Visually, I can humbly say that I hope the next full-fledged Dragon Quest game looks as beautiful as this one. It’s colourful, detailed, yet lavishes in simplicity to capture the charm of the world of Dragon Quest. Whether it’s making the characters and monsters come to life or the fluidity of actions in battles, the game does it seamlessly. When you look at the original 2D art designs of monsters and characters from past Dragon Quest games and wonder how they would look like today, look to Dragon Quest Heroes – it can show you some of them in gorgeous HD.
In terms of sound, the music isn’t as top-notch as the visuals, but it is still good and does its part to present the entire package. It’s nostalgic, catchy at times, but that is about it; it is not as memorable as other orchestral heavy music I’ve heard in the past. Voice acting, on the other hand, is wonderfully done in both English and Japanese (yes, you have a choice in which you want to hear) as the voices match the on-screen visuals and scenarios quite well.
Dragon Quest Heroes does an exceptional job in displaying how the beat ‘em up Warriors/Musou formula works with the beloved Dragon Quest RPG series. It blends in strategic and RPG elements flawlessly making the game unique and full of nostalgia. The visuals are gorgeous and should easily please fans of the Dragon Quest franchise and newcomers alike. While at times things can feel repetitive, the greatest loss for the game is its absence of cooperative play as it just begs for it. Nevertheless, Dragon Quest Heroes is a solid nostalgic trip and unique hack and slash game that many can unwind over.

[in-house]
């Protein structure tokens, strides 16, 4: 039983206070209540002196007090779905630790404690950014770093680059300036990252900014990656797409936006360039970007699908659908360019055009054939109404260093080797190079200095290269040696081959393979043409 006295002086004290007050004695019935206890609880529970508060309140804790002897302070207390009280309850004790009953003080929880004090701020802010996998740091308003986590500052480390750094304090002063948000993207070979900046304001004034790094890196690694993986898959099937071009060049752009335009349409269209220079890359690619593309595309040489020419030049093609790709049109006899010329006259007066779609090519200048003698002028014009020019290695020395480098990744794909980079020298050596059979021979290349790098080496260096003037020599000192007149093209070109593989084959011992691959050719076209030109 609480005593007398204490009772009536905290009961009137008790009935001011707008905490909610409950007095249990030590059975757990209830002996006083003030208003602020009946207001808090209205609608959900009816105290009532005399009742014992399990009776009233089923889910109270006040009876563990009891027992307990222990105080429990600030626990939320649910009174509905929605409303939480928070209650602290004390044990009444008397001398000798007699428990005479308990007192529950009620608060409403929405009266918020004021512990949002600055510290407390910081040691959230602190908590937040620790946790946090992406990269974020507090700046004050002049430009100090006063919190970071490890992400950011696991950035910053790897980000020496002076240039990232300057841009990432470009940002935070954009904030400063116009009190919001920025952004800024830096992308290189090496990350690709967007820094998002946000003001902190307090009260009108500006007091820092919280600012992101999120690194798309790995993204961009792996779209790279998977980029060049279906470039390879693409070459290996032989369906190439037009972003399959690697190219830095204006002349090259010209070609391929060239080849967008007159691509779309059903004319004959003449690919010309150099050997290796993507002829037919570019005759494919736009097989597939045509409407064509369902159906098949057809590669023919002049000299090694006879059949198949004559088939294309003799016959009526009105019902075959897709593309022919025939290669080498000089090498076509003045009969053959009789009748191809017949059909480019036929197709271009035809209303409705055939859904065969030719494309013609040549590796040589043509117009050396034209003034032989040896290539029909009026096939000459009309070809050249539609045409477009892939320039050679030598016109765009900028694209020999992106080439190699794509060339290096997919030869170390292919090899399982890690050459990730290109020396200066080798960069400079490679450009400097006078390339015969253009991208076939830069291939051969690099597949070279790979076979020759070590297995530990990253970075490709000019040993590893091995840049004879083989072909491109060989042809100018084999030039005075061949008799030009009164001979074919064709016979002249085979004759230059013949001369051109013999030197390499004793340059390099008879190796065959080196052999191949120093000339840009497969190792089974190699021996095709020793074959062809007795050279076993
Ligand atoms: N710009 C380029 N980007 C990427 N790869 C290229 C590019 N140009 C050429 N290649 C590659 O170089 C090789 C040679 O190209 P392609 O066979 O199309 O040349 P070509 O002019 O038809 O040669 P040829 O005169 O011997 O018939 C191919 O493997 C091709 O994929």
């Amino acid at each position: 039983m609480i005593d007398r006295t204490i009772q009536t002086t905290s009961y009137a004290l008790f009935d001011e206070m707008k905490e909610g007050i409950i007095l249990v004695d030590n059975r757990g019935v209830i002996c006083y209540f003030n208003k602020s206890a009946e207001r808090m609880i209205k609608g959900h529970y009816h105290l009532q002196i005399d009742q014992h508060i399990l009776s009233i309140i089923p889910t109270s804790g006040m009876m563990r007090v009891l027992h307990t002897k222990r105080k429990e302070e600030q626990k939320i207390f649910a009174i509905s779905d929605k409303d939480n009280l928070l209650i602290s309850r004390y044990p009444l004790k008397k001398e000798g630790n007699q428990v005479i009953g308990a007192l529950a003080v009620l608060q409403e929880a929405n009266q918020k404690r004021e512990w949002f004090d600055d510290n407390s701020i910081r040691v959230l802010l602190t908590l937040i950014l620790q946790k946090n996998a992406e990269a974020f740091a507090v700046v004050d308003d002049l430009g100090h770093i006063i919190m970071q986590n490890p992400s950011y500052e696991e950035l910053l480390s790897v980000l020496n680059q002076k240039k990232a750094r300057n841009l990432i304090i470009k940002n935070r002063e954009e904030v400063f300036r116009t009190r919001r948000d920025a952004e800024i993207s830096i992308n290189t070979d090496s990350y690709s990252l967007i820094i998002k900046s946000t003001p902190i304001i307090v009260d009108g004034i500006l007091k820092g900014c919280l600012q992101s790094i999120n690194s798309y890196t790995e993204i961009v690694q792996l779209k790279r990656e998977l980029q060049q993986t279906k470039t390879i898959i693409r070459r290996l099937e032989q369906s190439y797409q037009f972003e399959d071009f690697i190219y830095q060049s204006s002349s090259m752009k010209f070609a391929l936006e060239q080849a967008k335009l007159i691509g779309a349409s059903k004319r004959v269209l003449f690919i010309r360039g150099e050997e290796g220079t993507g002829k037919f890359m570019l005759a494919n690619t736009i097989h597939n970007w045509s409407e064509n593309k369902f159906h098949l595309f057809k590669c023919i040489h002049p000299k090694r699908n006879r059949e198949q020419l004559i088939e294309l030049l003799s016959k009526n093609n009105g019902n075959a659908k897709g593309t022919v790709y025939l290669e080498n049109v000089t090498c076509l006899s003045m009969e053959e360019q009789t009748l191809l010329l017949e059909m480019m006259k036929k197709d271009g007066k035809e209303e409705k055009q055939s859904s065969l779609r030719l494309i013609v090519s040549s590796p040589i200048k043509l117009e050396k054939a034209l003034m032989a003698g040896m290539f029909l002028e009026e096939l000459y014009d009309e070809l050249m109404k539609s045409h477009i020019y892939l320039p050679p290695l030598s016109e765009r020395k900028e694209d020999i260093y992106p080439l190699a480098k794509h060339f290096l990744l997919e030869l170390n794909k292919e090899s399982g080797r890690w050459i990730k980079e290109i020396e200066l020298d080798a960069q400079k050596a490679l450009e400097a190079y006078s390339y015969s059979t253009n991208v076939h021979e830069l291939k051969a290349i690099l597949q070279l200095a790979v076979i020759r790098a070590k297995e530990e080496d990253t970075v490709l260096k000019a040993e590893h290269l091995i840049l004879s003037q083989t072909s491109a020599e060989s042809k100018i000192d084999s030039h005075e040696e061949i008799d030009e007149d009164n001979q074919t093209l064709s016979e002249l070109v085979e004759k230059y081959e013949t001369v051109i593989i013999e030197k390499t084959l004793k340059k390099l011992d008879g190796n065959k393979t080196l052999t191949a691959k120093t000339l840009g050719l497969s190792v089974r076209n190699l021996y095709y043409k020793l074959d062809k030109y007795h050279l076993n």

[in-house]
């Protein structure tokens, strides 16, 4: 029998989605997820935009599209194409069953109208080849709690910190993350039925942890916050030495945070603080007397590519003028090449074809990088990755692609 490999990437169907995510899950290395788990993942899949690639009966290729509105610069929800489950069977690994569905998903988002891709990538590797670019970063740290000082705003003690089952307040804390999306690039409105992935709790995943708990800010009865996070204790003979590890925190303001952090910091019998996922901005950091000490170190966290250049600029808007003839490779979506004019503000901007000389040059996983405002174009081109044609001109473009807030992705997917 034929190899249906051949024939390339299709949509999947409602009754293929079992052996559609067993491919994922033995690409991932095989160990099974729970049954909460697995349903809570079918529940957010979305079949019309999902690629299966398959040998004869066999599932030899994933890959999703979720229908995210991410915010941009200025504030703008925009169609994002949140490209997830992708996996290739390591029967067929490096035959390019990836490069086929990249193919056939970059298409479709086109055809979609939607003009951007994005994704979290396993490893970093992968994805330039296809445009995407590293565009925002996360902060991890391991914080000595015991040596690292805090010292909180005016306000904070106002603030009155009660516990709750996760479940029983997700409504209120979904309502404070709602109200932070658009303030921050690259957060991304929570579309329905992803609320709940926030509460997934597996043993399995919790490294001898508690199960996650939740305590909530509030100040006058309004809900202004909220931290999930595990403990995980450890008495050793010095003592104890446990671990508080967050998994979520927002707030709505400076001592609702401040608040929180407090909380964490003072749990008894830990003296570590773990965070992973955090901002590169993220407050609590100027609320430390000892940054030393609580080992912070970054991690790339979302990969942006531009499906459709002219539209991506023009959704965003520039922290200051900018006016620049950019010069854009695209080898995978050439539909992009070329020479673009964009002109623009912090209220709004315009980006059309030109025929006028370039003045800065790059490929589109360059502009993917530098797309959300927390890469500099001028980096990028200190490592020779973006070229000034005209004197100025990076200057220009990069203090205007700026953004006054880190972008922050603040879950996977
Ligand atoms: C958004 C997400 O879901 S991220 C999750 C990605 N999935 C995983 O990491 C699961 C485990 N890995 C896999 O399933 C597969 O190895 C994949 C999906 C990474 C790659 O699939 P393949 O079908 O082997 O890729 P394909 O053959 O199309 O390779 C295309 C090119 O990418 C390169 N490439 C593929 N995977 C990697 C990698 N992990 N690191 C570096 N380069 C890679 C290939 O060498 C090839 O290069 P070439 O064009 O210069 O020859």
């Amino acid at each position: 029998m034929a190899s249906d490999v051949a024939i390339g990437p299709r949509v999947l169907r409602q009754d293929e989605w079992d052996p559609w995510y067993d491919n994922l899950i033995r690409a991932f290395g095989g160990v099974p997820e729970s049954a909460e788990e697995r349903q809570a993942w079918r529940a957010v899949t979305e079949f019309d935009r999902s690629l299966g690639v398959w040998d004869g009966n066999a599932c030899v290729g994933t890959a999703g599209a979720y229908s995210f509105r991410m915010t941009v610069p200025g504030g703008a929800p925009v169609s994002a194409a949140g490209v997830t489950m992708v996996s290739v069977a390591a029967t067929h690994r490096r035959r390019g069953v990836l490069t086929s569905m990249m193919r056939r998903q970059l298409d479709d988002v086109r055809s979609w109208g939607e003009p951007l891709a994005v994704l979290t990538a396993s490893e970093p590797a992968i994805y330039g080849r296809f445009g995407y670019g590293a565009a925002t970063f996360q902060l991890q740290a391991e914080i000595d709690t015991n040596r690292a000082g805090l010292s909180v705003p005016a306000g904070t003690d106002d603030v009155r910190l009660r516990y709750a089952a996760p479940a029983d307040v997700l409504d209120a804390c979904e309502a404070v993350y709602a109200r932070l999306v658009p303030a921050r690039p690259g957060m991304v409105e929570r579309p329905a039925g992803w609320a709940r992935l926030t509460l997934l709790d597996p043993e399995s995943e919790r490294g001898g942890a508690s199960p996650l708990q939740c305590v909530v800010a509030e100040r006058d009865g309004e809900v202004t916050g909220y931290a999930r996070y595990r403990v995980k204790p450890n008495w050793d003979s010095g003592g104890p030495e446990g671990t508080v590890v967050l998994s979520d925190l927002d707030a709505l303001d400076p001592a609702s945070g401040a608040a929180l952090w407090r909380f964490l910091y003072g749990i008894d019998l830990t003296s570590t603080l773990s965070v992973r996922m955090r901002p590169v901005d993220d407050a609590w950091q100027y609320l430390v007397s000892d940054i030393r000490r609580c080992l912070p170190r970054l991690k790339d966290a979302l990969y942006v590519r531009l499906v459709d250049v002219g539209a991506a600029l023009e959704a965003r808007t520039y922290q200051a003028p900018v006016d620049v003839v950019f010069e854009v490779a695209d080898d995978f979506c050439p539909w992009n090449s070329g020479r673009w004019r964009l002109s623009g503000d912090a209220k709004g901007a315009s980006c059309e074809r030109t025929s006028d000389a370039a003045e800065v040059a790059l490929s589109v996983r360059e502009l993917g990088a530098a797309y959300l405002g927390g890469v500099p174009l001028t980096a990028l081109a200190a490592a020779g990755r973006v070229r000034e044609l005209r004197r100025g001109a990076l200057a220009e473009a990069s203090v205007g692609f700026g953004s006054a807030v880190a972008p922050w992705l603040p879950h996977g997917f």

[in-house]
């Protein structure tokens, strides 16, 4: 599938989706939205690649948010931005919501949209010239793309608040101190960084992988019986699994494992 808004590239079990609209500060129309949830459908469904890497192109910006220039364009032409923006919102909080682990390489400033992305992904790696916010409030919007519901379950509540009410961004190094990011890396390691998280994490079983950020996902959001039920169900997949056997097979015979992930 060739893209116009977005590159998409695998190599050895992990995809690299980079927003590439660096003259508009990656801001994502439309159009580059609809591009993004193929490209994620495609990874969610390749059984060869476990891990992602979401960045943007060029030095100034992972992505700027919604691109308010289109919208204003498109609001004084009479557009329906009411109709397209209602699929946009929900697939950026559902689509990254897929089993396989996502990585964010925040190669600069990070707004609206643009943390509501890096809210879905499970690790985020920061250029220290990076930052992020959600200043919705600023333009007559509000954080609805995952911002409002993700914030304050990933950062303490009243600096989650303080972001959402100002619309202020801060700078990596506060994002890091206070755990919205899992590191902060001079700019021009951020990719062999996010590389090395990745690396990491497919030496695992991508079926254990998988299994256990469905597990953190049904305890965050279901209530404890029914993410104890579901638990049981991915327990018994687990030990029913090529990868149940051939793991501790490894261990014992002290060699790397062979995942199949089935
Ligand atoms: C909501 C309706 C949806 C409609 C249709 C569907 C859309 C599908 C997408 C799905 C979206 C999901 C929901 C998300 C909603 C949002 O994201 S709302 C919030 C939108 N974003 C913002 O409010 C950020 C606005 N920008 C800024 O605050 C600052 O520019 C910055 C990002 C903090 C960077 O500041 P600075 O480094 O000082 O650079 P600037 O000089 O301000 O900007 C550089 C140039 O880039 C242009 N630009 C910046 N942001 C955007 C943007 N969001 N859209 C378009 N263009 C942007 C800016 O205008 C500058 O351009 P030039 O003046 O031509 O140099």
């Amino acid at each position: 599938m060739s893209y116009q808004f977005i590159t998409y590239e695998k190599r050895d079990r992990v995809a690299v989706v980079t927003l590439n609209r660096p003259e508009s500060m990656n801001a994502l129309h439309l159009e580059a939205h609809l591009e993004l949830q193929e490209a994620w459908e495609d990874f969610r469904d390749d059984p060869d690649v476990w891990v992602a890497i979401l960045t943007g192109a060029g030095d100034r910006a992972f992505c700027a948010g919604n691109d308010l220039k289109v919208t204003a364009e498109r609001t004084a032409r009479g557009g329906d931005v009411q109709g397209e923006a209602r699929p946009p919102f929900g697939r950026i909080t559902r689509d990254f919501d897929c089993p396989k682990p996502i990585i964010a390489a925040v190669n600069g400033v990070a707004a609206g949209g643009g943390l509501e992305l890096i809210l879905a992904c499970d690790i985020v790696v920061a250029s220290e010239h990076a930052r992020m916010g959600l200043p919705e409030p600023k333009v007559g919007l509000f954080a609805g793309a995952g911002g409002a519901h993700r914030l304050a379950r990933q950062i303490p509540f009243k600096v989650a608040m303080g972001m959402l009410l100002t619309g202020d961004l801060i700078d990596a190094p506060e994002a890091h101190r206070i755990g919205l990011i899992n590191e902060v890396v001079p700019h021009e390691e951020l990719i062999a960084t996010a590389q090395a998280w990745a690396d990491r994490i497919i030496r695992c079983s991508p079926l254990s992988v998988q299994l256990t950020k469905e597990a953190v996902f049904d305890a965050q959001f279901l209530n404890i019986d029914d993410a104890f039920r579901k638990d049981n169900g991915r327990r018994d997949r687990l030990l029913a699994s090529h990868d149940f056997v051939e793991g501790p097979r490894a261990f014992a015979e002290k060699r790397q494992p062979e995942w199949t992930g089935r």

***Reviewed on the PS4 with a retail copy provided by the publisher***
- Blends in classic RPG elements
- Unique strategic gameplay
- Superb visuals
- Loveable cast of characters
- Did I mention nostalgia?
- Absence of co-op
- Delayed & mostly useless blocking
- Repetitive & unfulfilling side quests